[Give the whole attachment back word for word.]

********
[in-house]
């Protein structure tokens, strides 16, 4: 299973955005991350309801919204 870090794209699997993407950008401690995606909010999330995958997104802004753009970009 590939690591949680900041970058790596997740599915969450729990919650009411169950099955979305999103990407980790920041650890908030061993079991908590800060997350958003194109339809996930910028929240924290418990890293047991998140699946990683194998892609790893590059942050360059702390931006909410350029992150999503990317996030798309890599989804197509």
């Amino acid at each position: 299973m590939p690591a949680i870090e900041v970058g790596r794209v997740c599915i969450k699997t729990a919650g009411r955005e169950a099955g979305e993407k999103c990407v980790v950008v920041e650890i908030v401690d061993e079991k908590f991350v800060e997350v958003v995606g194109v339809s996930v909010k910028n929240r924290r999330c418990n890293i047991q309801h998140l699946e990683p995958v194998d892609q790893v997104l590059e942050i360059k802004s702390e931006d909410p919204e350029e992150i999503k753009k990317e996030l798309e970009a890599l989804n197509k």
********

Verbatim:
[in-house]
């Protein structure tokens, strides 16, 4: 299973955005991350309801919204 870090794209699997993407950008401690995606909010999330995958997104802004753009970009 590939690591949680900041970058790596997740599915969450729990919650009411169950099955979305999103990407980790920041650890908030061993079991908590800060997350958003194109339809996930910028929240924290418990890293047991998140699946990683194998892609790893590059942050360059702390931006909410350029992150999503990317996030798309890599989804197509």
């Amino acid at each position: 299973m590939p690591a949680i870090e900041v970058g790596r794209v997740c599915i969450k699997t729990a919650g009411r955005e169950a099955g979305e993407k999103c990407v980790v950008v920041e650890i908030v401690d061993e079991k908590f991350v800060e997350v958003v995606g194109v339809s996930v909010k910028n929240r924290r999330c418990n890293i047991q309801h998140l699946e990683p995958v194998d892609q790893v997104l590059e942050i360059k802004s702390e931006d909410p919204e350029e992150i999503k753009k990317e996030l798309e970009a890599l989804n197509k």